A harmless variety of Escherichia coli can be used to protect the intestine from a variety of bacteria of a pathogenic nature. This is the discovery published in a new study published in mBio.
According to the researchers, a particular strain of Escherichia coliharmless to the intestinal tissue, can protect this organ against a strain of Escherichia coli enterohemorrhagic, a pathogen that produces the Shiga toxin, which often affects children.
The protective strain, called Nissle, was isolated in 1917 by scientist Alfred Nissle from the excrement of a German soldier. Over the years it has been used as a probiotic and also to treat various intestinal disorders such as ulcerative colitis.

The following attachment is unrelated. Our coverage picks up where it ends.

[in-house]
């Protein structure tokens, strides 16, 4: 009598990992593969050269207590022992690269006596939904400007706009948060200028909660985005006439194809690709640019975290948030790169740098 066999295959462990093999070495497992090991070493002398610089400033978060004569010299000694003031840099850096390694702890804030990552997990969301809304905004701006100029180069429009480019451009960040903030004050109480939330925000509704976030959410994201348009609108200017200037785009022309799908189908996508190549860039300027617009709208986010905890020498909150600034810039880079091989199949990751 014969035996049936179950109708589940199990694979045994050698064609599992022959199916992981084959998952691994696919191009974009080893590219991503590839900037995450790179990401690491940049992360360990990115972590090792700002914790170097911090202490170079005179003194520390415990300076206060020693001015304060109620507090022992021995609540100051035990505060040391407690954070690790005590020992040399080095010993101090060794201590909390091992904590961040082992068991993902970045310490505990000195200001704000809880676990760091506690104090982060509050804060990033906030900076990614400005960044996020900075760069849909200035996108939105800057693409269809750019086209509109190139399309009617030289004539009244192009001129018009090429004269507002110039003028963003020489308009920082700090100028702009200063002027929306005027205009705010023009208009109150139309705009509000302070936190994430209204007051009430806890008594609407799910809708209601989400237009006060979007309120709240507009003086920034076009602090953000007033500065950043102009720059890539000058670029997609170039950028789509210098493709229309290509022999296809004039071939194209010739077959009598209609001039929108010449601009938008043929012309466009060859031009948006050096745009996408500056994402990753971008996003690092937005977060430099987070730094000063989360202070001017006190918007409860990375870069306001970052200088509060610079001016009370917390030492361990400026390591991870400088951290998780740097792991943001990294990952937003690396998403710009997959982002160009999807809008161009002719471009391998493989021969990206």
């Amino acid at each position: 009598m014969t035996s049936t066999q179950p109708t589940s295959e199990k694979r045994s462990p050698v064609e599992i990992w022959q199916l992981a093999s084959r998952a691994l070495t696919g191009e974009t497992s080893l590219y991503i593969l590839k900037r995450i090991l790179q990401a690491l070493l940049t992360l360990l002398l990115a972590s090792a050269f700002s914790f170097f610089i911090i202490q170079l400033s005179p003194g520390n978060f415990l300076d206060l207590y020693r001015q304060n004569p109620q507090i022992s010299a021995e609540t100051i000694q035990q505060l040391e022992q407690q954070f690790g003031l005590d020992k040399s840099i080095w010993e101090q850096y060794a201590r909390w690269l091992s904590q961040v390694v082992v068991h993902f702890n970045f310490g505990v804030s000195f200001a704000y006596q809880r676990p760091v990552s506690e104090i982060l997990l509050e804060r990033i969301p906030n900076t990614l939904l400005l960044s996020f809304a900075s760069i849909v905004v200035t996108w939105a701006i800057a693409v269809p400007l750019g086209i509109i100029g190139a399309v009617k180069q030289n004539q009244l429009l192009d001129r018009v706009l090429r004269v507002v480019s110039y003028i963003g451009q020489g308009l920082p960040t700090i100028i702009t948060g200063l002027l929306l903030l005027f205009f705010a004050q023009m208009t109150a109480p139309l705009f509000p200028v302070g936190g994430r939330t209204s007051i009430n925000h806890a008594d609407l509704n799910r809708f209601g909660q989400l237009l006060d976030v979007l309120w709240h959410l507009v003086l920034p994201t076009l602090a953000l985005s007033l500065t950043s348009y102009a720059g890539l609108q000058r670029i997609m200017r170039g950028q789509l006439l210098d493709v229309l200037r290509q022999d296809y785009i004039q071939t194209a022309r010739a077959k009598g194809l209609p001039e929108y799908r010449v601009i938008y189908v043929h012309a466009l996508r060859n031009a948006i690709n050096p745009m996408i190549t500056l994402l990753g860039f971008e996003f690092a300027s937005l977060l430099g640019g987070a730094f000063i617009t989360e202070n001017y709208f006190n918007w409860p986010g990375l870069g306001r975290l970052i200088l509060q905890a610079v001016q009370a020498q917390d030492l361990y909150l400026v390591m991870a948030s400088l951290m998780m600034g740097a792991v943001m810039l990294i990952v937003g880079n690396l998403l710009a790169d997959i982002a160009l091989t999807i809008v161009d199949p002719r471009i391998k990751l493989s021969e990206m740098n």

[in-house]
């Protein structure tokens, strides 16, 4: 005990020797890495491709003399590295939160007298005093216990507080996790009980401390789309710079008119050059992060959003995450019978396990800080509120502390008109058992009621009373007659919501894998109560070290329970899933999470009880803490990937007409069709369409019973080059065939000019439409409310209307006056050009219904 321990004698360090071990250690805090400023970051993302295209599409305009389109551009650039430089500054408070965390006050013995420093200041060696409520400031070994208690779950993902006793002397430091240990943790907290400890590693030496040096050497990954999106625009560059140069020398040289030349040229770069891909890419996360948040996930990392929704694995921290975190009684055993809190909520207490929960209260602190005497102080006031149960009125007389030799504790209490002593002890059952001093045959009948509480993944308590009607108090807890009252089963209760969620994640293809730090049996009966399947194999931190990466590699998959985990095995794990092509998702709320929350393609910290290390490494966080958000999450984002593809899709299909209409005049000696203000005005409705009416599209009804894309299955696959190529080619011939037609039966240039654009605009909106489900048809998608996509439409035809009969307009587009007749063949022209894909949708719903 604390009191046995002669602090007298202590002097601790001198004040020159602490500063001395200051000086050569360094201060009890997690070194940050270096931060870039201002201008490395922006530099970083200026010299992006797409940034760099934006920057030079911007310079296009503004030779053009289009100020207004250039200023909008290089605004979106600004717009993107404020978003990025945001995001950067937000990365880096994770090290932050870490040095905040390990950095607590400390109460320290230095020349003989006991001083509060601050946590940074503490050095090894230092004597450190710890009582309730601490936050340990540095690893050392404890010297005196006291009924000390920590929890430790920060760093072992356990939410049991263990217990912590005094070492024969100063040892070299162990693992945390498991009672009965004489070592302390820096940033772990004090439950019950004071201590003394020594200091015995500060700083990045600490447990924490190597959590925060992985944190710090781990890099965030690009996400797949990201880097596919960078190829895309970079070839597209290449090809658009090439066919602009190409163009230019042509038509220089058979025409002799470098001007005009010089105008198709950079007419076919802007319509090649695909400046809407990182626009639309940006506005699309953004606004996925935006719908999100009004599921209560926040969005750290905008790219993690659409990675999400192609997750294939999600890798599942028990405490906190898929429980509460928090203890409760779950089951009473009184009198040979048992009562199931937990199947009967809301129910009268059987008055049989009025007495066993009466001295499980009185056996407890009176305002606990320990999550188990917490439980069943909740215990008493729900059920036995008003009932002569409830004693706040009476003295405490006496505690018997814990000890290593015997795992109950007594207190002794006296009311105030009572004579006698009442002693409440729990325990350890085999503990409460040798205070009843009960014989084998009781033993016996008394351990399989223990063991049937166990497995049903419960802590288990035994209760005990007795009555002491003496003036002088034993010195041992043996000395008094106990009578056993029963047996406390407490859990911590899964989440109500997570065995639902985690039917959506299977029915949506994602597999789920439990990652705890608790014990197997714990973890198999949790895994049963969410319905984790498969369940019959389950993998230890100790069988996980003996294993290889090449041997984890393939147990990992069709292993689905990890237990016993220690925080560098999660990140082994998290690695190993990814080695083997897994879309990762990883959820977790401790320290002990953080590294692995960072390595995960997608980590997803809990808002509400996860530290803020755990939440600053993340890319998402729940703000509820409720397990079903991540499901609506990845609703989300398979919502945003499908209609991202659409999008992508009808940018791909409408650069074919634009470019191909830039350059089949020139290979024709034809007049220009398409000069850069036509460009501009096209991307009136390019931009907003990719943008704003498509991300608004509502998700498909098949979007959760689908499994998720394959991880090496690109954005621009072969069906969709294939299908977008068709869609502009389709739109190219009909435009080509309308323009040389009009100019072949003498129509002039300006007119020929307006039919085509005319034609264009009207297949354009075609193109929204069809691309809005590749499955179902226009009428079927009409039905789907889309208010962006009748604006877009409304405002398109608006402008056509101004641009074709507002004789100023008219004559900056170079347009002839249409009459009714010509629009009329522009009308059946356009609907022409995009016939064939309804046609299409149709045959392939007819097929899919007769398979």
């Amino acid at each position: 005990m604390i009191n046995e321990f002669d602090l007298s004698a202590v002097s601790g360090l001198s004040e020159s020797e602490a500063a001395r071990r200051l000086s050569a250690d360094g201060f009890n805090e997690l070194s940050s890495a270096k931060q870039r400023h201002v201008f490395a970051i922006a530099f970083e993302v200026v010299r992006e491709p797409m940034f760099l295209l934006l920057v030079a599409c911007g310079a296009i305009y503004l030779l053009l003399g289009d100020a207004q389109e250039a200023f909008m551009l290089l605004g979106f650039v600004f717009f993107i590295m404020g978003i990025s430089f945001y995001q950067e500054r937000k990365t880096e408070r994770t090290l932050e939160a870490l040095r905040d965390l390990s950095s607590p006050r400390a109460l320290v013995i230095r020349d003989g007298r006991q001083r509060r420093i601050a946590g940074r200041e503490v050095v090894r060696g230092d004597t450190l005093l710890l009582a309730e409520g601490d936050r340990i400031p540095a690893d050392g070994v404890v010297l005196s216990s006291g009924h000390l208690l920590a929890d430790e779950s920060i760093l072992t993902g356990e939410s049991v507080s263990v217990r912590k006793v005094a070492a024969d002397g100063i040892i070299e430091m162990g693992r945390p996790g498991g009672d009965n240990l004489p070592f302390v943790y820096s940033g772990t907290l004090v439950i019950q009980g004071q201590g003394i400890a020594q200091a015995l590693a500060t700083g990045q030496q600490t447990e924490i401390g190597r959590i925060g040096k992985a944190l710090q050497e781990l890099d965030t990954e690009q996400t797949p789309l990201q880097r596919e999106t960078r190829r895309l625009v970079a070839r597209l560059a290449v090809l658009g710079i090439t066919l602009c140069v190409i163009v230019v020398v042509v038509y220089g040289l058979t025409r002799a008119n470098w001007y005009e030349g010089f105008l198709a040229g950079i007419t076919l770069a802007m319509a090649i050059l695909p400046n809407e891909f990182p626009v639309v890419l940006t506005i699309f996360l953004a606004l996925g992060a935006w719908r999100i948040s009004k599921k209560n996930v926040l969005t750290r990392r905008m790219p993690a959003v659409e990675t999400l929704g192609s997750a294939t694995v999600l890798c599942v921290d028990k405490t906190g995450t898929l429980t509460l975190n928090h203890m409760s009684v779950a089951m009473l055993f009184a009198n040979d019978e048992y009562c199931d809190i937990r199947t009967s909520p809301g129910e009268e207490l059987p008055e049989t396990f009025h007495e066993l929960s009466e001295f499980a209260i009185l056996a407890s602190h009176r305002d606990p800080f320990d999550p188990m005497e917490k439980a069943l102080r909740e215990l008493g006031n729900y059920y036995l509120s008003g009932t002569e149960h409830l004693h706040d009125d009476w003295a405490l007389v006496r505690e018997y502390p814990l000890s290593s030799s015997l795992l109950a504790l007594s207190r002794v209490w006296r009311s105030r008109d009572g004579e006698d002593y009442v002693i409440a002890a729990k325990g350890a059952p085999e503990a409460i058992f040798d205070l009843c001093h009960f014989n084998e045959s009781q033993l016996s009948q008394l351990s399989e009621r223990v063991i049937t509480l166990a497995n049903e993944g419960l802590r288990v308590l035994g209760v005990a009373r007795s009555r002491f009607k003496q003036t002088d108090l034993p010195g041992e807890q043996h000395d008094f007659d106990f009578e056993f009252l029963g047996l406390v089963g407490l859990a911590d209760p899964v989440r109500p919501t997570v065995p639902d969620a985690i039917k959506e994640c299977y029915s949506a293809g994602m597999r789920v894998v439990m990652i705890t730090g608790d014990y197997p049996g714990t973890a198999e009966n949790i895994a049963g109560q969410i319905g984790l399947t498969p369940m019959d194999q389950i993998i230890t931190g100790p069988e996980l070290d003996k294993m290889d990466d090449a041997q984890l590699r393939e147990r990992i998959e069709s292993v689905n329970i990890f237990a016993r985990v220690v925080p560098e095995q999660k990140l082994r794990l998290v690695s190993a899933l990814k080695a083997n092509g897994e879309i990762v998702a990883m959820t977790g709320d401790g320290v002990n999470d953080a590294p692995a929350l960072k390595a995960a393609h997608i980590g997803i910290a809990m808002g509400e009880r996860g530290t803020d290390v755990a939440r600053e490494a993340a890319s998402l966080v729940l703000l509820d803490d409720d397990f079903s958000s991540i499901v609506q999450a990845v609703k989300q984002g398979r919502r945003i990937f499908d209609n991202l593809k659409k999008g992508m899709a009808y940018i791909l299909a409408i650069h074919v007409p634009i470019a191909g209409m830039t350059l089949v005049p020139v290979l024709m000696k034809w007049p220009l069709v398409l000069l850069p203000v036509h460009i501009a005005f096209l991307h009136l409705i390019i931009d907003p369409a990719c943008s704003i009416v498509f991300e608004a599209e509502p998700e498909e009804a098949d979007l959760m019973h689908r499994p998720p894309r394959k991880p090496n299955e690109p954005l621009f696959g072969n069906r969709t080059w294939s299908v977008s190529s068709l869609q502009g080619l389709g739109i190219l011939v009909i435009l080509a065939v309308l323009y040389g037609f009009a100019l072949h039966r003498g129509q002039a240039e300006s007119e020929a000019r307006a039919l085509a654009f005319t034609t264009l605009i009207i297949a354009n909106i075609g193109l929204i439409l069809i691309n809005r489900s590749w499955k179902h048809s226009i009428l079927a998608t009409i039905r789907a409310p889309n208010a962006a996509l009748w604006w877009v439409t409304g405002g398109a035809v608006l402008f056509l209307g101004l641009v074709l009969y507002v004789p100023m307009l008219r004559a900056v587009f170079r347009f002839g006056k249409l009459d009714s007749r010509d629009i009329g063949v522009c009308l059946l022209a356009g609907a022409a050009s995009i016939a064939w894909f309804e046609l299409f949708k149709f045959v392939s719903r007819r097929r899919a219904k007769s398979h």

To see if this strain could also protect the intestines fromEscherichia coli pathogens or other pathogenic bacteria, the researchers conducted experiments on the human intestinal organs, essentially miniature models of biological tissue derived from stem cells that mimic the tissue of real organs.
Researchers at the University of Cincinnati first injected the “beneficial” strain by verifying that it was harmless and obtaining a positive response. They then injected theEscherichia coli enterohemorrhagic, the pathogenic strain, in the intestinal organ pretreated with the Nissle strain. The researchers discovered that the enterohemorrhagic strain could no longer destroy the epithelial barrier, even if the bacteria of the Nissle strain ended up disappearing.
“Basically, Nissle was killed by pathogenic bacteria, but it made the gut more resistant to damage,” said Alison Weiss, one of the researchers who conducted the study with Suman Pradhan.